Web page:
Bombastic Broadway belter Mandy Patinkin confides what he most likes to listen to at home: quiet.
“I don’t like music and noise or TVs on at home. I like the quiet,” says Patinkin, an original star of Evita (1979) and Sunday in the Park With George (1984), who sings in concert 7 p.m. Sunday at Broward Center for the Performing Arts. “I have music in my head all the time. I’m always going over these lyrics, taking hikes, going to the gym, running stuff, learning stuff. I love it more than anything. When I walk out on stage, that’s not my work. That’s my vacation. But for whatever reason, I’m not a big listener of music.”
Patinkin, 61, who won a Tony as Che in Evita and has taken home several Emmy and Golden Globe awards for film and TV shows including Yentl, Chicago Hope and Homeland, says he’s busier than ever.
“When I have a schedule like I thankfully have had, I have for the past several years, where I do this TV show Homeland and I have to say, I learn out loud. When the brain learns music, it’s easier to learn music than to learn words. It’s a different part of the brain. There’s been all kinds of studies about this,” Patinkin says. “When I have to learn text for Homeland or a movie or a play, I have to do it out loud hundreds and hundreds of times. Both to rehearse it, to find out what it is that I think of the ideas or the words or images that come to my mind, but I do it out loud and I need a rest from it.”
Patinkin says his first love is the theater. Sunday, he performs “Dress Casual,” a one-man show of old and new songs accompanied by pianist Paul Ford.
“I love being on the stage doing these concerts because to me it’s theater, even though it’s not a proper play or proper musical,” Patinkin says. “I’m in a theater with people live, in the audience, anywhere from 300 to 2,000 or 5,000 people. That immediate feeling that we’re all together, listening together, reacting to the words and music that we hear at that moment, written by geniuses — and I’m just the mailman for them. We listen together, and we infect each other, either with silence in how we listen or laughter or with the kind of energy that's in the room, but it’s contagious. We’re not alone. It affects the entire performance. It affects what songs we choose to do next.”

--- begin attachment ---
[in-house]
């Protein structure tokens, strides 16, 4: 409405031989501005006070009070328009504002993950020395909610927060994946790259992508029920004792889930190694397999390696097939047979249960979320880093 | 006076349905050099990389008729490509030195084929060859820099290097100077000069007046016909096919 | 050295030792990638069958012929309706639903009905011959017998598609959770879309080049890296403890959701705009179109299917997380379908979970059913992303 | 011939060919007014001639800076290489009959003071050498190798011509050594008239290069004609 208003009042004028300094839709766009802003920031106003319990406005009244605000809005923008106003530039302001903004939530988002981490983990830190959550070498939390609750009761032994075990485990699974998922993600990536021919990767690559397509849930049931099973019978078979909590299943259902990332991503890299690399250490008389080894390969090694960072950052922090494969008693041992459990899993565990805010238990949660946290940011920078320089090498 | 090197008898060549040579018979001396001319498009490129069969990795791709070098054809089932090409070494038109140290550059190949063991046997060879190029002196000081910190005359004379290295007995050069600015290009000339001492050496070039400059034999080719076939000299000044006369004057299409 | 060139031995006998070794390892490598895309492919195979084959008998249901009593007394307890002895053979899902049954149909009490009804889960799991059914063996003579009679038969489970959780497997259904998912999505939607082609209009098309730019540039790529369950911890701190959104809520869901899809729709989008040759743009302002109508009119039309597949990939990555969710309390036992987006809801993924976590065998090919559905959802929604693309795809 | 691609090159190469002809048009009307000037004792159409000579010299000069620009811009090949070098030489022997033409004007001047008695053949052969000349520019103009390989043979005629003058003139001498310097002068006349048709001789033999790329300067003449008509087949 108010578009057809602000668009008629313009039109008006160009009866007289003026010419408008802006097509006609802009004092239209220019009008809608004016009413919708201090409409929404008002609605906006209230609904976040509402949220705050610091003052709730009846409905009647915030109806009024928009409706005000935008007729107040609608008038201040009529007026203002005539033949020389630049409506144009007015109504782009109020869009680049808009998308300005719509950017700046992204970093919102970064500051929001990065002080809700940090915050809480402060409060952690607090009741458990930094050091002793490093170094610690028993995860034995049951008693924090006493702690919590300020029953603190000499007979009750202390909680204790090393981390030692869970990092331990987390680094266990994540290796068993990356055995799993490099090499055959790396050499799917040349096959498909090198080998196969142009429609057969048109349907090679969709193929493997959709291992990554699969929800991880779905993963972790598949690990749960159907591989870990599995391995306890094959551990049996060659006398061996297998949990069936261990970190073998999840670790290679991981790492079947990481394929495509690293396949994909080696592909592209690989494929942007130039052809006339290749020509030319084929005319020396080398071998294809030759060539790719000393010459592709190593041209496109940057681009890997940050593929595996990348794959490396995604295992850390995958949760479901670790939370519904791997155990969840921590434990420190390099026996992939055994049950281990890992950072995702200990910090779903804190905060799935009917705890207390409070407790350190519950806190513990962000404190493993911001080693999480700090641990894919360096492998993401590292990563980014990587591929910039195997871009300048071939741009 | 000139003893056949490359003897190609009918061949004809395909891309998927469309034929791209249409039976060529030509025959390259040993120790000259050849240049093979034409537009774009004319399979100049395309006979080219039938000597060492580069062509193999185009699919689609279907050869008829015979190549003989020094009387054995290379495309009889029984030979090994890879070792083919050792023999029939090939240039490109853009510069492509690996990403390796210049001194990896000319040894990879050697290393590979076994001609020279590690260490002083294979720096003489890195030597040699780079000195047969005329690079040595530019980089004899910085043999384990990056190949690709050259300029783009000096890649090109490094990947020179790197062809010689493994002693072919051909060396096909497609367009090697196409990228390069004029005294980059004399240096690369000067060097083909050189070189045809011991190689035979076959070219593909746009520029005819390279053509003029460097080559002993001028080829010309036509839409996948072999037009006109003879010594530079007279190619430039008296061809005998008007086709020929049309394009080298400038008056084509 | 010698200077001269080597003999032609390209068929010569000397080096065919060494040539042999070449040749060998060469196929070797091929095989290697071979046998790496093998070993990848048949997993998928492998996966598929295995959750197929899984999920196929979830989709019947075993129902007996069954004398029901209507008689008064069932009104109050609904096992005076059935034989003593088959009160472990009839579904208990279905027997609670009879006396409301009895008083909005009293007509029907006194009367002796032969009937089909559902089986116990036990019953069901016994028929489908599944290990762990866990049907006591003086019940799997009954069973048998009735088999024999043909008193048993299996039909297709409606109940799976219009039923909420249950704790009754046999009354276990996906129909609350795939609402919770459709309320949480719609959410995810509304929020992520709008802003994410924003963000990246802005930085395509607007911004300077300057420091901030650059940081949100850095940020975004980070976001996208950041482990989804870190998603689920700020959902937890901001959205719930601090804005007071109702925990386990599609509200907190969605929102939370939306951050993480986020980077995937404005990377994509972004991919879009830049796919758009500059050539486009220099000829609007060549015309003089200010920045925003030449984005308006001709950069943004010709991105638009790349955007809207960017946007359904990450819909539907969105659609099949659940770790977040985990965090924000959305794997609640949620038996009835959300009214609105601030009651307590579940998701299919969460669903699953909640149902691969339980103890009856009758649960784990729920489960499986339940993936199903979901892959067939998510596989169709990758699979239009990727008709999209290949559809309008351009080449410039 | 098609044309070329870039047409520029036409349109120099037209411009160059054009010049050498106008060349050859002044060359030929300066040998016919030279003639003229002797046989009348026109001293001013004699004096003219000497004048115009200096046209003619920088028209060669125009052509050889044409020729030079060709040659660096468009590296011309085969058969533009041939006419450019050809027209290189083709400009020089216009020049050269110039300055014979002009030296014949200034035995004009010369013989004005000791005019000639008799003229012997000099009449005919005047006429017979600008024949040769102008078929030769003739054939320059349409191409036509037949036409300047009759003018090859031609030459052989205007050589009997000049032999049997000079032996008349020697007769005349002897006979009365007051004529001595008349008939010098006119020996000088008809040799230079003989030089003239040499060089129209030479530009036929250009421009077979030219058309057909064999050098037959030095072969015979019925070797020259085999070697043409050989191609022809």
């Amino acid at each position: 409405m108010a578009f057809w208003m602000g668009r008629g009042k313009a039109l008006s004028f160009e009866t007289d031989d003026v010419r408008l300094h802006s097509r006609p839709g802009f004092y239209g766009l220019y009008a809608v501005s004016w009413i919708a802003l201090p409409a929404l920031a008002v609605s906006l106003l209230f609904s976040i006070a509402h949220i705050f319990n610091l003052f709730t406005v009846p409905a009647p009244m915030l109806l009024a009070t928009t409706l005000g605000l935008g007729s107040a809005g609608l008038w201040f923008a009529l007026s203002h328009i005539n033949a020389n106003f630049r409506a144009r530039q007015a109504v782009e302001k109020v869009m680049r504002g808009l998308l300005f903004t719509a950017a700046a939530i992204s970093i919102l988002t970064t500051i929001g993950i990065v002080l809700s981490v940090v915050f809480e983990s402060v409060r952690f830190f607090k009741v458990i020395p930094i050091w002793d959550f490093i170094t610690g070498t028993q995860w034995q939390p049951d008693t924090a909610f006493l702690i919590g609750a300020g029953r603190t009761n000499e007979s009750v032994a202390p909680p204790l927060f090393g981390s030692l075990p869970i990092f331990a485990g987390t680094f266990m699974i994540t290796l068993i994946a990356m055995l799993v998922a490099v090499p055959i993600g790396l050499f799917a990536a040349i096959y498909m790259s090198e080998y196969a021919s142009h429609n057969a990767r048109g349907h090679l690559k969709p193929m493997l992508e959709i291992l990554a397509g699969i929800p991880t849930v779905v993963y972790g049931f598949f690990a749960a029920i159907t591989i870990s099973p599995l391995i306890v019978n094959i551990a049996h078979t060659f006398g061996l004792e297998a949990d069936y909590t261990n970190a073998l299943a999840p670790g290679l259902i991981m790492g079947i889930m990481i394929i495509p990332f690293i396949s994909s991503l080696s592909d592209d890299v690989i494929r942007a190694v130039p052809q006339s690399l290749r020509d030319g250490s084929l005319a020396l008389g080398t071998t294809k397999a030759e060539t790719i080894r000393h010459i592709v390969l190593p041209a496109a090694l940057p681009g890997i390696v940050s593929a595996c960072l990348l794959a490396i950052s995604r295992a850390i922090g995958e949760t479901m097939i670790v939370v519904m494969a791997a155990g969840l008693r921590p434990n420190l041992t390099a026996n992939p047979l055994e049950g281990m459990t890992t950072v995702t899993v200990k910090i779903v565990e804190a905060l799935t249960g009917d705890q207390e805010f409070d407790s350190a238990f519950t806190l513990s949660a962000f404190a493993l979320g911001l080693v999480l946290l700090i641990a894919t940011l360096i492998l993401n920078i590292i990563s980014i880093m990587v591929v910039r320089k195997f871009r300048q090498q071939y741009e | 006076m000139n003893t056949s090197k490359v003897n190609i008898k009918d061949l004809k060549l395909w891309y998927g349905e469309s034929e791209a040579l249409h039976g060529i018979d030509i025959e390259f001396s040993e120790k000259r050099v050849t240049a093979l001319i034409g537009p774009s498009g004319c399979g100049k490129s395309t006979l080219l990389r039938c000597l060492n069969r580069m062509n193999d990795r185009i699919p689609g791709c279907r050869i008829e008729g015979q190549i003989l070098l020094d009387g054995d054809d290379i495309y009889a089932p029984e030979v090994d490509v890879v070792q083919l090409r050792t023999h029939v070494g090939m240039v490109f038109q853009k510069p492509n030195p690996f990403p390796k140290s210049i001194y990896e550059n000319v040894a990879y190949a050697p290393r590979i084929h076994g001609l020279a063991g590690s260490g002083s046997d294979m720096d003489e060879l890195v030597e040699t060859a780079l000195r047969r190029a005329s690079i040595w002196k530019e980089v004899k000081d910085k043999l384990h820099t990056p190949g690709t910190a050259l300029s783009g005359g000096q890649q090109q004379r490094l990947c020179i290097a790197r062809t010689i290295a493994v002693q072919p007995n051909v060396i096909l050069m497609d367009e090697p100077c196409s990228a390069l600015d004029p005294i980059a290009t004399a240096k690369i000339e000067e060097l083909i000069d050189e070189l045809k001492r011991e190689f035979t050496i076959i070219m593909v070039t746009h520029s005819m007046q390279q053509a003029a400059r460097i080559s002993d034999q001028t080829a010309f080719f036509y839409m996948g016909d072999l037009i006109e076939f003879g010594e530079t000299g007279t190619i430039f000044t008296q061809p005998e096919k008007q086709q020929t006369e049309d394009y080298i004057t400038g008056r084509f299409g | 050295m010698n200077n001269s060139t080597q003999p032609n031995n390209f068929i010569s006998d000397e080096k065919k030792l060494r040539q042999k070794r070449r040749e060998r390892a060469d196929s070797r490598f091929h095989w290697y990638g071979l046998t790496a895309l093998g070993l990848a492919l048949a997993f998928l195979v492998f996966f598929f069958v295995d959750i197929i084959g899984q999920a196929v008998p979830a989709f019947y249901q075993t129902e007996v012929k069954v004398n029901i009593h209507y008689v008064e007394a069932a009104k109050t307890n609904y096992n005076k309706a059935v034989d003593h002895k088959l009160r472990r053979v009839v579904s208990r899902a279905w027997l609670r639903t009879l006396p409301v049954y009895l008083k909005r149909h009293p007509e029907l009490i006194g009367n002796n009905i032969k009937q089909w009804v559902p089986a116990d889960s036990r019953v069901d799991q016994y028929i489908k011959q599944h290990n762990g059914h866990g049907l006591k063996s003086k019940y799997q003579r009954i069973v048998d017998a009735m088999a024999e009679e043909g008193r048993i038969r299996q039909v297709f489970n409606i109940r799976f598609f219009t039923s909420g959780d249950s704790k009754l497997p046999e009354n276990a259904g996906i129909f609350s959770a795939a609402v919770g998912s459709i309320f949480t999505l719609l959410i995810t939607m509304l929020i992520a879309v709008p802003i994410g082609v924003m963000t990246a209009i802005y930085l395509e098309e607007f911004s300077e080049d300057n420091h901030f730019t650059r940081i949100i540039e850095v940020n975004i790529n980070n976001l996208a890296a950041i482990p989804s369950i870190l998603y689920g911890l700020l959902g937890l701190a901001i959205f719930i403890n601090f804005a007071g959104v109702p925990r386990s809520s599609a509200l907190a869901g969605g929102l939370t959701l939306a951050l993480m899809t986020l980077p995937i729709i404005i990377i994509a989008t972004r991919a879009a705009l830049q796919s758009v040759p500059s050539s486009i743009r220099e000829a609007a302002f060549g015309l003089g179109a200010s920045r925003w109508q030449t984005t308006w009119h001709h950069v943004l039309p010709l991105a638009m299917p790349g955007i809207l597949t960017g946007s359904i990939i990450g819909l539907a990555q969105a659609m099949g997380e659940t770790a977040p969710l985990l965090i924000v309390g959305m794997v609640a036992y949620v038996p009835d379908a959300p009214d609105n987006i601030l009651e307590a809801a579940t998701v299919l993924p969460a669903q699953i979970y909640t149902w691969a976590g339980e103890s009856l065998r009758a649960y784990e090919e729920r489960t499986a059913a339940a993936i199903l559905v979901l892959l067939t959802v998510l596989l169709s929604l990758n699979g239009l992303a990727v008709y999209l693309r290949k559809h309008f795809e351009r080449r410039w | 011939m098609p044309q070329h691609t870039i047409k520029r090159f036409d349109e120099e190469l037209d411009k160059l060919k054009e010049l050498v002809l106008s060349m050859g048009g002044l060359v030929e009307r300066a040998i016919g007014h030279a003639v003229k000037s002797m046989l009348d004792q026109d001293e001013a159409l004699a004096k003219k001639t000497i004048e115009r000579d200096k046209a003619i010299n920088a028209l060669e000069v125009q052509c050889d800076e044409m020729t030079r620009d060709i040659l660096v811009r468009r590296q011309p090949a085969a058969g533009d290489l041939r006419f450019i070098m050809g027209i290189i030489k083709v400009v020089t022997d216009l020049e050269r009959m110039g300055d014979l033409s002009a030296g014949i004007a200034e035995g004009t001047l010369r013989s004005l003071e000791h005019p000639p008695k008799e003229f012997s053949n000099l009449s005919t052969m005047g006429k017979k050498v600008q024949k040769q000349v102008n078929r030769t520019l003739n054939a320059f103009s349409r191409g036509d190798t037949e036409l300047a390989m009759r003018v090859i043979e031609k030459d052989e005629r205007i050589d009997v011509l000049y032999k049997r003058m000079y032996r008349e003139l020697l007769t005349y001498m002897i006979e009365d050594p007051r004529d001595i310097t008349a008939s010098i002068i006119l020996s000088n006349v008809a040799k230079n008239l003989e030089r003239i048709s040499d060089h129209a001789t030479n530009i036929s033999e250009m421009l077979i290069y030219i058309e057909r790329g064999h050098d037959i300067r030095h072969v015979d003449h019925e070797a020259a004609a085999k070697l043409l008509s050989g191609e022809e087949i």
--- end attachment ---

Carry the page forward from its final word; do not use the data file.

Patinkin says screen and TV work is more like a business for him.
“I feel much more like a good servant in terms of film or television. My job is to serve everyone else’s needs, to give them as many choices as possible so when we leave any given angle or any given scene, that the editors have as much as I could afford to give them and as much as time can afford to give them. Because it’s too expensive to go back and do it again,” he says. “In terms of reaching how many people, whether it be how many millions of people you reach by a television show vs. anywhere from 300 or a couple of thousand people in a theater, I love what the Torah says: Save one life, you save the world. Now, I don’t consider singing a song necessarily saving a life, but I use that phrase ‘to touch one life and you touch the world.’ My favorite word in life is ‘connect.’ Connect to one life, you connect to the world. It’s not about numbers. It’s about connection to me.”
Patinkin grew up in a Conservative Jewish Chicago household. He describes how he developed his interest in music and theater:
“It began in the synagogue listening to the liturgy of the cantor and choir. It somehow went from there to Broadway show tunes and popular American music. The popular American songbook,” Patinkin says. “It evolved by people I meet. My son Gideon is a musician and a performer and a writer. He introduces me to material. My friend Taylor Mac, who is wonderful writer and performer, he introduced me to material I wasn’t familiar with, like R.E.M.’s End of the World as We Know It. Paul Ford introduces me. He’s like the Library of Congress when it comes to the popular American Songbook.”
Patinkin says he’s spiritual but doesn’t attend temple on a regular basis.
“My synagogue is the theater. I go on the High Holidays, I like being there and again I like being connected to the sounds of the Hebrew songs, the prayers, the other people. The fact that other people are saying these words all over the world at a given moment in time. It just comforts me.”
Patinkin and actress-writer Kathryn Grody, married since 1980, have two sons, Issac, 31, a massage therapist in Alaska, and Gideon, 27, the musician.
Sometimes, Gideon shows up at Patinkin concerts and performs with his dad.
“He comes with me every now and then throws the old man a bone and comes on stage with me and sings a few songs which I love,” Patinkin says. “You could peel me off the ceiling anytime that happens. These days he’s busy on the road doing his own stuff. He’s writing a new show that’s gonna be done in New York at the Fringe Festival. He’s got his own life where at the moment he doesn’t have time for the old man, except to call me when he’s riding on the road in the car.”